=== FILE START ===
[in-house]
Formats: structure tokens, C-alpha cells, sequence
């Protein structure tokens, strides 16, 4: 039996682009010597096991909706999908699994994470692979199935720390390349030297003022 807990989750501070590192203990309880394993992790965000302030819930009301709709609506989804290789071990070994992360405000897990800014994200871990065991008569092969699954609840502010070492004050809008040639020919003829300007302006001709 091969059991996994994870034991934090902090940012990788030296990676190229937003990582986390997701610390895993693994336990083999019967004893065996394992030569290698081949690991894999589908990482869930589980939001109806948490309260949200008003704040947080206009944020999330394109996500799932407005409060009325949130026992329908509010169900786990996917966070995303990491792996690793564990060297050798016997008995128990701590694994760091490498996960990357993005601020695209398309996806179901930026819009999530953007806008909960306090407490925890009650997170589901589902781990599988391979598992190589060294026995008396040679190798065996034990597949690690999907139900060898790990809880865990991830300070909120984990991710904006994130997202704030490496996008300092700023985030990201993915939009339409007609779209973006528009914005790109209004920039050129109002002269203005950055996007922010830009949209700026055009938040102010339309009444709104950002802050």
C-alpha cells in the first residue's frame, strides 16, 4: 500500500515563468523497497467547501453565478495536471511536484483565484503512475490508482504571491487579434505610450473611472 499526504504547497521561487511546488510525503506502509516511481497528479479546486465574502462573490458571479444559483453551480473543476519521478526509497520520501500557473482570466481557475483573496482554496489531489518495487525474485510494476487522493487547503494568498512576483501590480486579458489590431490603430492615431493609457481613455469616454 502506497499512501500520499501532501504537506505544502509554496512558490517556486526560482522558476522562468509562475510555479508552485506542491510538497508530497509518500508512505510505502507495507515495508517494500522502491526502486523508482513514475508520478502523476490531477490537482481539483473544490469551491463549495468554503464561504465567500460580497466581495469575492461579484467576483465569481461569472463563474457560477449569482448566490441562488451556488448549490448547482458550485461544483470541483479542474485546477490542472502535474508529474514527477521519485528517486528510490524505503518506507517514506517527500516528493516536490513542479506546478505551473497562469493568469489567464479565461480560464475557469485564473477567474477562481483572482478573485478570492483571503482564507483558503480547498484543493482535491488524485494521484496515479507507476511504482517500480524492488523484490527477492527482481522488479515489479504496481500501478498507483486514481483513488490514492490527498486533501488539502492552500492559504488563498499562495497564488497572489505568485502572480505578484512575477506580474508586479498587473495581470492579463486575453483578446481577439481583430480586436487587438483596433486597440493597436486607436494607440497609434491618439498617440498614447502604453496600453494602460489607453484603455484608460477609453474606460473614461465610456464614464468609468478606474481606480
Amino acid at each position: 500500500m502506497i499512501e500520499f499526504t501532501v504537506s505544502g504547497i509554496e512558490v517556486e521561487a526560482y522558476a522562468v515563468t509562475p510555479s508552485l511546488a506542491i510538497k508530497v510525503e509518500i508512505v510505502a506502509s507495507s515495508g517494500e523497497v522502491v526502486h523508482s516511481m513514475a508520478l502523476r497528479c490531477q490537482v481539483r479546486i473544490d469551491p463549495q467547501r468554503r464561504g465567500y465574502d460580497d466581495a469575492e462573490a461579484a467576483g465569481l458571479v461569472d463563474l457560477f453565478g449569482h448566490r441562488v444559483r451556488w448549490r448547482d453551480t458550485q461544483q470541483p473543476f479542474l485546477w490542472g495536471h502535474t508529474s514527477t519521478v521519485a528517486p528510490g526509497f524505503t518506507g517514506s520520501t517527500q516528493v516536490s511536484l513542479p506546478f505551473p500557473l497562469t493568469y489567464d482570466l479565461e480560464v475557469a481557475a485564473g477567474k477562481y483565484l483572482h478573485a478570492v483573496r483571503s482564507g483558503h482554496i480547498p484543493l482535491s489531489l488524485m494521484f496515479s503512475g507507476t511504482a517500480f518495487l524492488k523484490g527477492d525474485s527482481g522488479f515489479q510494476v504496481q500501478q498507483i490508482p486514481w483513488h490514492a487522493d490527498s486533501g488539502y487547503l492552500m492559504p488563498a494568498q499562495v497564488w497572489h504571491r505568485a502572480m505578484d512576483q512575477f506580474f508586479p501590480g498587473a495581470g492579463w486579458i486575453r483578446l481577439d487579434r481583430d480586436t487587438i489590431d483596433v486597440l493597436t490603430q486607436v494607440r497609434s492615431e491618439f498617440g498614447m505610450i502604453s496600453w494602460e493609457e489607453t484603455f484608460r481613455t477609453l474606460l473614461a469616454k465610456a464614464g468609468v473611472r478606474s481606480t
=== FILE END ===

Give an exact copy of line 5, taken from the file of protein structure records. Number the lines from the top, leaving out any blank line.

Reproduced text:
Amino acid at each position: 500500500m502506497i499512501e500520499f499526504t501532501v504537506s505544502g504547497i509554496e512558490v517556486e521561487a526560482y522558476a522562468v515563468t509562475p510555479s508552485l511546488a506542491i510538497k508530497v510525503e509518500i508512505v510505502a506502509s507495507s515495508g517494500e523497497v522502491v526502486h523508482s516511481m513514475a508520478l502523476r497528479c490531477q490537482v481539483r479546486i473544490d469551491p463549495q467547501r468554503r464561504g465567500y465574502d460580497d466581495a469575492e462573490a461579484a467576483g465569481l458571479v461569472d463563474l457560477f453565478g449569482h448566490r441562488v444559483r451556488w448549490r448547482d453551480t458550485q461544483q470541483p473543476f479542474l485546477w490542472g495536471h502535474t508529474s514527477t519521478v521519485a528517486p528510490g526509497f524505503t518506507g517514506s520520501t517527500q516528493v516536490s511536484l513542479p506546478f505551473p500557473l497562469t493568469y489567464d482570466l479565461e480560464v475557469a481557475a485564473g477567474k477562481y483565484l483572482h478573485a478570492v483573496r483571503s482564507g483558503h482554496i480547498p484543493l482535491s489531489l488524485m494521484f496515479s503512475g507507476t511504482a517500480f518495487l524492488k523484490g527477492d525474485s527482481g522488479f515489479q510494476v504496481q500501478q498507483i490508482p486514481w483513488h490514492a487522493d490527498s486533501g488539502y487547503l492552500m492559504p488563498a494568498q499562495v497564488w497572489h504571491r505568485a502572480m505578484d512576483q512575477f506580474f508586479p501590480g498587473a495581470g492579463w486579458i486575453r483578446l481577439d487579434r481583430d480586436t487587438i489590431d483596433v486597440l493597436t490603430q486607436v494607440r497609434s492615431e491618439f498617440g498614447m505610450i502604453s496600453w494602460e493609457e489607453t484603455f484608460r481613455t477609453l474606460l473614461a469616454k465610456a464614464g468609468v473611472r478606474s481606480t